Europe vs. USA: MFS’ Anne shares view on why he believes European fixed income is better positioned than its US peer

by | May 29, 2024


In this analysis, Benoit Anne, Managing Director – Investment Solutions Group, MFS Investment Management, shares his reasons for thinking the case for duration is stronger in Europe, why the ECB may be better positioned to cut rates next week, why Europe prevails in the credit fundamentals category and why broader financial conditions are more supportive on the continent too.

Europe vs. USA. “There are a number of interesting drivers of differentiation between Europe and the US these days, which may help generate attractive relative value opportunities for fixed income investors with a global remit. Overall, we believe that European fixed income is better positioned“, says MFSIM’s Benoit Anne.

ECB to ease more than the Fed.

The first point for Europe is scored in the monetary policy game. A rate cut delivered by the ECB next week is very much a possibility whereas on the Fed side, the likelihood of a June cut is now extremely low, if not nil. Over the next six months, the rates market currently prices in 52bp of ECB cuts against only 21bp of cuts for the Fed[i]. This means that from a monetary policy standpoint, the macro environment is more supportive for European fixed income.

The case for long duration is stronger in Europe.

Reflecting partly the view on monetary policy but also the more supportive macro backdrop, the case for being long duration is arguably stronger for the Eurozone. In the case of the US, there is some uncertainty in the near term surrounding the Fed policy outlook and the speed of the disinflation process. This in turn has caused an elevated level of rate volatility, a near-term roadblock for investor appetite to fixed income. At a strategic level, we nonetheless remain of the view that the case for long duration is well established both in the US and in Europe, given where we are in the rate cycle and the attractiveness of total yields.

Europe also prevails in the credit fundamentals category.

A look at asset class fundamentals suggests that the fundamental backdrop is stronger in Europe. To be clear, based on our fundamental credit score—which includes three key indicators, namely net leverage, EBITDA margins, and free cash flow to debt—US IG fundamentals remain broadly adequate, as they seem to be in line with their long-term average. But EUR IG fundamentals appear to be considerably more solid, mainly reflecting the strength of free cash flow generation and historically low levels of leverage. Likewise in High Yield, our fundamental score for EUR HY is markedly stronger than for US HY. This may explain why Moody’s forecasts for HY defaults are noticeably lower for Europe than for the US.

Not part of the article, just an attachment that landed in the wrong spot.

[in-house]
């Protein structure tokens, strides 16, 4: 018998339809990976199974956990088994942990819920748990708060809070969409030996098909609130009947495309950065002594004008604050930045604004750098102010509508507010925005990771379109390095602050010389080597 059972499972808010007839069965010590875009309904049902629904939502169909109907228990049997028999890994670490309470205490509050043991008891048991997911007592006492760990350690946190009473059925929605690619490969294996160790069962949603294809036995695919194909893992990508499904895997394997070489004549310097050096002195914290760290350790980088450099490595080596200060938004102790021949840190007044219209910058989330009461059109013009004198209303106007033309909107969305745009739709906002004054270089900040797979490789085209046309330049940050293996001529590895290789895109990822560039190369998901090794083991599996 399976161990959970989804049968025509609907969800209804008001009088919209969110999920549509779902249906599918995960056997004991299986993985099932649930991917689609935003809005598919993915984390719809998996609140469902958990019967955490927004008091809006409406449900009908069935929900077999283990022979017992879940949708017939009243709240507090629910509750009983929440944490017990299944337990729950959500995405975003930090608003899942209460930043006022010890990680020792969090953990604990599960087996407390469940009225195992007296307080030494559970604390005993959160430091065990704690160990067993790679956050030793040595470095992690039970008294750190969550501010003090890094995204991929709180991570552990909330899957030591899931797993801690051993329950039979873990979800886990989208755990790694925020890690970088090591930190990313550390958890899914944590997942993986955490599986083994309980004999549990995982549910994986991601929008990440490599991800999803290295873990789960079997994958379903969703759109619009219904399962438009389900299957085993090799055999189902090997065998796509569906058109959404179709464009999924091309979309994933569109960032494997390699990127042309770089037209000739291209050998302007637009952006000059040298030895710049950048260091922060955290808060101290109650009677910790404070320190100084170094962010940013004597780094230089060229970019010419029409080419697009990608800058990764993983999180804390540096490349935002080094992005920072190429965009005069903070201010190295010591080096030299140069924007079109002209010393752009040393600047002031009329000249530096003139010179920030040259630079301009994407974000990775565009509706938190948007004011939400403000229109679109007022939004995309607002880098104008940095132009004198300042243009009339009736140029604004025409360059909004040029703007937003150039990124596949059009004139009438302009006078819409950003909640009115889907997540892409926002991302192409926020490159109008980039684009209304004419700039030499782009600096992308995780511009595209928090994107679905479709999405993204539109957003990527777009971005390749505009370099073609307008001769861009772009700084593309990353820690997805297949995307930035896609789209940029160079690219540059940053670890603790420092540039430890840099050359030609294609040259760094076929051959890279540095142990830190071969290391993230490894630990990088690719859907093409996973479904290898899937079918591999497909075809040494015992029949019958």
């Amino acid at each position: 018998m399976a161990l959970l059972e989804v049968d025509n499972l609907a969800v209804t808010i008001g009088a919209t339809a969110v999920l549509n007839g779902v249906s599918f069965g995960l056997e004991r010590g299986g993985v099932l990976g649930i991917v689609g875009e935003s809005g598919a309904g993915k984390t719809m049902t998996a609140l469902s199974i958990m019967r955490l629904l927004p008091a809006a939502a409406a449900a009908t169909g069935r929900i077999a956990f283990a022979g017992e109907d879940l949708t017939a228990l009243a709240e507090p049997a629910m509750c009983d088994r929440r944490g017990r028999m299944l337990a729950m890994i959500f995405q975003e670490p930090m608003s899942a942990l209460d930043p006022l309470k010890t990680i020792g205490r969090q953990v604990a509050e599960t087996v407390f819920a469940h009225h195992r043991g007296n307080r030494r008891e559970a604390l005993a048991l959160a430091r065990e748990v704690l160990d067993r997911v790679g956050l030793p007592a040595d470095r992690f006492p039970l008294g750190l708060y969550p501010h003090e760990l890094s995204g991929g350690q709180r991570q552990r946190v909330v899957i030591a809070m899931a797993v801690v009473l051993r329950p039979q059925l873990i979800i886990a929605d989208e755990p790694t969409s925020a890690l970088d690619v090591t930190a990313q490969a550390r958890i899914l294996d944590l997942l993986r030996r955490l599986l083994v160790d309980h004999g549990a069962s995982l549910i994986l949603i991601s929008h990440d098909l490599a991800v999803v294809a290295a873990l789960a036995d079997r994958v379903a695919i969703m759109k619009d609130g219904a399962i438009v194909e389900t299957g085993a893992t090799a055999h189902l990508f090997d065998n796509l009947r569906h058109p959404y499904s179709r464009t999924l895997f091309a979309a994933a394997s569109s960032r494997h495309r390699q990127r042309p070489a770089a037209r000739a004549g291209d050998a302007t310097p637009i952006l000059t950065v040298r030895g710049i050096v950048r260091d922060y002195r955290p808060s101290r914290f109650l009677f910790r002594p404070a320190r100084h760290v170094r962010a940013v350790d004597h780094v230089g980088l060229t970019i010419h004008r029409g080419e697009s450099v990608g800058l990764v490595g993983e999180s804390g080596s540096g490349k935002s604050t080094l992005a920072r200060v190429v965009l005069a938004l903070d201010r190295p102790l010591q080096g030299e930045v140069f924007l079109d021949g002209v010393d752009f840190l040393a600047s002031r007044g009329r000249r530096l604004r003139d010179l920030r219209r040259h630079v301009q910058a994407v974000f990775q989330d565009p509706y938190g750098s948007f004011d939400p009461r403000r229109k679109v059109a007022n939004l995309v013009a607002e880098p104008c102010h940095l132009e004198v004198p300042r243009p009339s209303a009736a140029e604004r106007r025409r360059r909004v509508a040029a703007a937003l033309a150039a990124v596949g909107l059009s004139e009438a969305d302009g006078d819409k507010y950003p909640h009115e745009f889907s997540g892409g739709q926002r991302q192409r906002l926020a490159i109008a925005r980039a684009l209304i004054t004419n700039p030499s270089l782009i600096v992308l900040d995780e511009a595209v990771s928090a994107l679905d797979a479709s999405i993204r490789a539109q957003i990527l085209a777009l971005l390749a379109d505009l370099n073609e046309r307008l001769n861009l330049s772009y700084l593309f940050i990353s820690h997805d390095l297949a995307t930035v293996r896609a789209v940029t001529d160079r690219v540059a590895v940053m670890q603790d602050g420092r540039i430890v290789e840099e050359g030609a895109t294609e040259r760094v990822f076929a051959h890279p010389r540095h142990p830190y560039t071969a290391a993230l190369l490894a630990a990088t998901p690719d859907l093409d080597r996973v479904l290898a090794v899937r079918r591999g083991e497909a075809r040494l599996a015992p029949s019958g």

The valuation backdrop is also skewed in Europe’s favor.

Moving on to fixed income valuation, again advantage Europe. Overall, there is no denying that outright fixed income spreads look stretched in many segments of global fixed income. Call that fixed income being victim of its own success perhaps. But while both US IG and US HY spreads screen as overstretched, EUR IG and EUR HY spreads are only in moderately rich territory. In addition, when looking at break-even spreads, our preferred spread valuation indicator, the picture looks even more favorable for Europe. In break-even spread terms, EUR IG valuation looks fairly close to its long-term fair value while EUR HY valuation is still in moderately attractive territory. This contrasts sharply with the valuation assessment for US credit, with US IG break-even spreads looking quite unattractive at this juncture. The good news from a valuation standpoint is that total yields still look elevated by historical standards, both in the US and Europe, which is what ultimately matters for the long-term investor.

Broad financial conditions are more supportive in Europe.

When looking at the recent history of financial conditions on both sides of the Atlantic, the tightening of financial conditions has been more severe since end-2021 on the US side, mainly owing to the more aggressive policy adjustment. With looser financial conditions being viewed as supportive of risk sentiment, this tends to benefit Europe on a relative value basis.

[i] Source: Bloomberg. Based on forward cash curves. Data as of 24 May, 2024.

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